No kicks in Kashmir: Stranded players turn to video games and gym

Srinagar (India) (AFP) –


Stranded by the coronavirus lockdown in one of the world's most militarised regions, Zambia's Aaron Katebe is no longer kicking a football -- he is playing video games or working out in a hotel gym in Indian-administered Kashmir.

Katebe is one of four African and six British players for Real Kashmir now stuck in a hotel the region's main city of Srinagar, after Indian football's top-flight I-League was abruptly ended by the pandemic last month.

The foreign imports including Scottish coach David Robertson's son Mason, have helped turn Real Kashmir into a force after becoming the first club from the war-torn Himalayan region to play in the I-League.

"It is the first time that I have had to face such a situation," 28-year Zambian international Katebe told AFP.

"I am in touch with my wife and parents. Connectivity is low here so it is difficult to communicate but I do talk to them over phone.

"I am not scared because I believe in God and have faith that everything will be OK. There is gym in the hotel, which I frequent, and I am also on my PlayStation a lot."

Nigerian Loveday Okechukwu, Ivory Coast players Armand Bazie and Gnohere Krizo, the British players, coach Robertson and his wife and son are also living in the hotel.

Robertson is anxious to get home to Scotland to be with his ailing mother who is undergoing chemotherapy for cancer.

"We are hopeful of getting a flight from Punjab next week. So keeping our fingers crossed. Hopefully we get to Aberdeen safely," said Robertson.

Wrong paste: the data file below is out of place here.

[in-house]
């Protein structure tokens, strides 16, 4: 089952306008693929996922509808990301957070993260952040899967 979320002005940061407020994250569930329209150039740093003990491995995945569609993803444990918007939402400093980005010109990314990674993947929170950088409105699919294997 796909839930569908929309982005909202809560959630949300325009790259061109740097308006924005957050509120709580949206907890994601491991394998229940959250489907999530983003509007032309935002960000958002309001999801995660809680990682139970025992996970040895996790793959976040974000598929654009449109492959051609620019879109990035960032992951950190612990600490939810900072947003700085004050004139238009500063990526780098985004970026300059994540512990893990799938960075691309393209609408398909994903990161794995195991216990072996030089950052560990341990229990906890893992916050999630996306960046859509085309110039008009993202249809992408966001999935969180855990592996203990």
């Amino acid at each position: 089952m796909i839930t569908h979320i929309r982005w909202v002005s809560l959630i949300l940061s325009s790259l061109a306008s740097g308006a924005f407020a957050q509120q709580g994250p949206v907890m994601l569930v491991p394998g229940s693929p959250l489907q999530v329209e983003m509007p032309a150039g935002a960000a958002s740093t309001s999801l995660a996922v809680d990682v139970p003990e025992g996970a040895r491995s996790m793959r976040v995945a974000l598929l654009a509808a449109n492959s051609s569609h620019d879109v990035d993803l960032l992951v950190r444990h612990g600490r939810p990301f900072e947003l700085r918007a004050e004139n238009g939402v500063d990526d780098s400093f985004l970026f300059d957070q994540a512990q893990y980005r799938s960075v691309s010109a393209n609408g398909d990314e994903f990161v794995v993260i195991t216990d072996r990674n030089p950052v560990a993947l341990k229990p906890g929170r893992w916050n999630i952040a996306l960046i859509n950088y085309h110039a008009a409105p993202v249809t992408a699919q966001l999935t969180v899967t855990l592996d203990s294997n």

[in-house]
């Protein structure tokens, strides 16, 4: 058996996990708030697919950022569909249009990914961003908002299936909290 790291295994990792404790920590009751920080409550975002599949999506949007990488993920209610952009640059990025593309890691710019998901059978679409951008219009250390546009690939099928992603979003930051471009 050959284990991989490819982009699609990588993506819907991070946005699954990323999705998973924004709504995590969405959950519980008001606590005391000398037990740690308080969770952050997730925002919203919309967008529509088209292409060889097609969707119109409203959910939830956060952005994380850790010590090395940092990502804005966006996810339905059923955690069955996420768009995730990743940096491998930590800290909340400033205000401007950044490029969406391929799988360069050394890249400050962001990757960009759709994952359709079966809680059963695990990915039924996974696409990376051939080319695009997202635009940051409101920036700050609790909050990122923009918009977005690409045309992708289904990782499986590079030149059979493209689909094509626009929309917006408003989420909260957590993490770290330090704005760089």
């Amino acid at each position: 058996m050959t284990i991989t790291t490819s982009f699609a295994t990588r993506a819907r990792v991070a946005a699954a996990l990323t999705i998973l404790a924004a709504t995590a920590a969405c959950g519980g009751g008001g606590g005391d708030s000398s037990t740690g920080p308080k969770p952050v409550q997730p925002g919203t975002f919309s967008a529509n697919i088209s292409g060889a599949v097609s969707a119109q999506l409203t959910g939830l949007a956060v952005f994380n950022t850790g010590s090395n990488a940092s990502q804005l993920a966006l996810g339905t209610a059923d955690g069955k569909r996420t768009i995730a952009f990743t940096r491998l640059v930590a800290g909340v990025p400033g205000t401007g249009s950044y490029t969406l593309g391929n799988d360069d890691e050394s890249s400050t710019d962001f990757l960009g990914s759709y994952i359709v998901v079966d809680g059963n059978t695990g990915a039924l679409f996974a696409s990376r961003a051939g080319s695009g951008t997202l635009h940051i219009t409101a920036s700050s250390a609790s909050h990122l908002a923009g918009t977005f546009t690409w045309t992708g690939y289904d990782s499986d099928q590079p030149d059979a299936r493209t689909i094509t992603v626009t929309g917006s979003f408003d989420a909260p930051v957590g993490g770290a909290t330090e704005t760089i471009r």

"I have been in constant touch with my mum and dad despite the internet connectivity being not too good here.

"Facetime and video calls are very difficult, so most of the time it is just by voice. There is frustration."

Kashmir has been at the centre of dispute between India and Pakistan with both claiming the whole Himalayan region.

- 'Safe and comfortable' -

Last August, India's central government stripped Kashmir of its semi-autonomous status and imposed a communications blackout until January that virtually cut it off from the outside world.

"It has been difficult. Internet and power cuts are bad. I have got used to it and this season was good." said Robertson.

But then came the government proclamation aiming to tighten its grip on the Muslim-majority region.

"We couldn't get back to Kashmir and when we did get back we couldn't call home for two weeks," Robertson said.

"There are 10 of us here in the hotel. And day by day we don't even talk of football any more," he added.

"So it just shows, that despite football being a big part of my life, when these things happen it doesn't leave anything really."

Against the odds, Real Kashmir were title contenders in their first I-League season, but finished third.

The current season has been abandoned with leaders Mohun Bagan of Kolkata declared champions.

Real Kashmir's co-owner Sandeep Chattoo, who has also taken up residence in the hotel, said the players are sticking together despite the panic.

"I just couldn't have dumped them here. Staying back has helped and our efforts have ensured that at least the UK nationals will probably leave in the coming week," Chattoo told AFP.

"The African players unfortunately have to stay longer but they are safe and comfortable here."